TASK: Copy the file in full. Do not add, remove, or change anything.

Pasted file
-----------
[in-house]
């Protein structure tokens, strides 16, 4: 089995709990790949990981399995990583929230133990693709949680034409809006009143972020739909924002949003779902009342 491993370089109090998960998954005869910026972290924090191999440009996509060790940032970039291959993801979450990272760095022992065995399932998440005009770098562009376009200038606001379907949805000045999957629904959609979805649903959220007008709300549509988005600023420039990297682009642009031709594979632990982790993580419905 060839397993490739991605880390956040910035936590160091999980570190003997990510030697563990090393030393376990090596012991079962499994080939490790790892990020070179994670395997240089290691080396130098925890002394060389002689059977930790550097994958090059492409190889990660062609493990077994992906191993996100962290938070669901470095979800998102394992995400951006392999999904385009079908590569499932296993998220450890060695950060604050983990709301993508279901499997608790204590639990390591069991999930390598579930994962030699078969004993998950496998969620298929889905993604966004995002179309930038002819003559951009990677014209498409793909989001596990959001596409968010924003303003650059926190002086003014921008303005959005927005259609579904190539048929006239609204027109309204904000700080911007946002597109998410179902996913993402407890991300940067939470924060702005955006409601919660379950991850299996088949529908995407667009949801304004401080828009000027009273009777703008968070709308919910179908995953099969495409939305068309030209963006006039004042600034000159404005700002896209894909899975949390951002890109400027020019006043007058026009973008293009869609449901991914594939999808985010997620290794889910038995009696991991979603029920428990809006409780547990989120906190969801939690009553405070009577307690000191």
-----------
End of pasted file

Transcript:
[in-house]
């Protein structure tokens, strides 16, 4: 089995709990790949990981399995990583929230133990693709949680034409809006009143972020739909924002949003779902009342 491993370089109090998960998954005869910026972290924090191999440009996509060790940032970039291959993801979450990272760095022992065995399932998440005009770098562009376009200038606001379907949805000045999957629904959609979805649903959220007008709300549509988005600023420039990297682009642009031709594979632990982790993580419905 060839397993490739991605880390956040910035936590160091999980570190003997990510030697563990090393030393376990090596012991079962499994080939490790790892990020070179994670395997240089290691080396130098925890002394060389002689059977930790550097994958090059492409190889990660062609493990077994992906191993996100962290938070669901470095979800998102394992995400951006392999999904385009079908590569499932296993998220450890060695950060604050983990709301993508279901499997608790204590639990390591069991999930390598579930994962030699078969004993998950496998969620298929889905993604966004995002179309930038002819003559951009990677014209498409793909989001596990959001596409968010924003303003650059926190002086003014921008303005959005927005259609579904190539048929006239609204027109309204904000700080911007946002597109998410179902996913993402407890991300940067939470924060702005955006409601919660379950991850299996088949529908995407667009949801304004401080828009000027009273009777703008968070709308919910179908995953099969495409939305068309030209963006006039004042600034000159404005700002896209894909899975949390951002890109400027020019006043007058026009973008293009869609449901991914594939999808985010997620290794889910038995009696991991979603029920428990809006409780547990989120906190969801939690009553405070009577307690000191």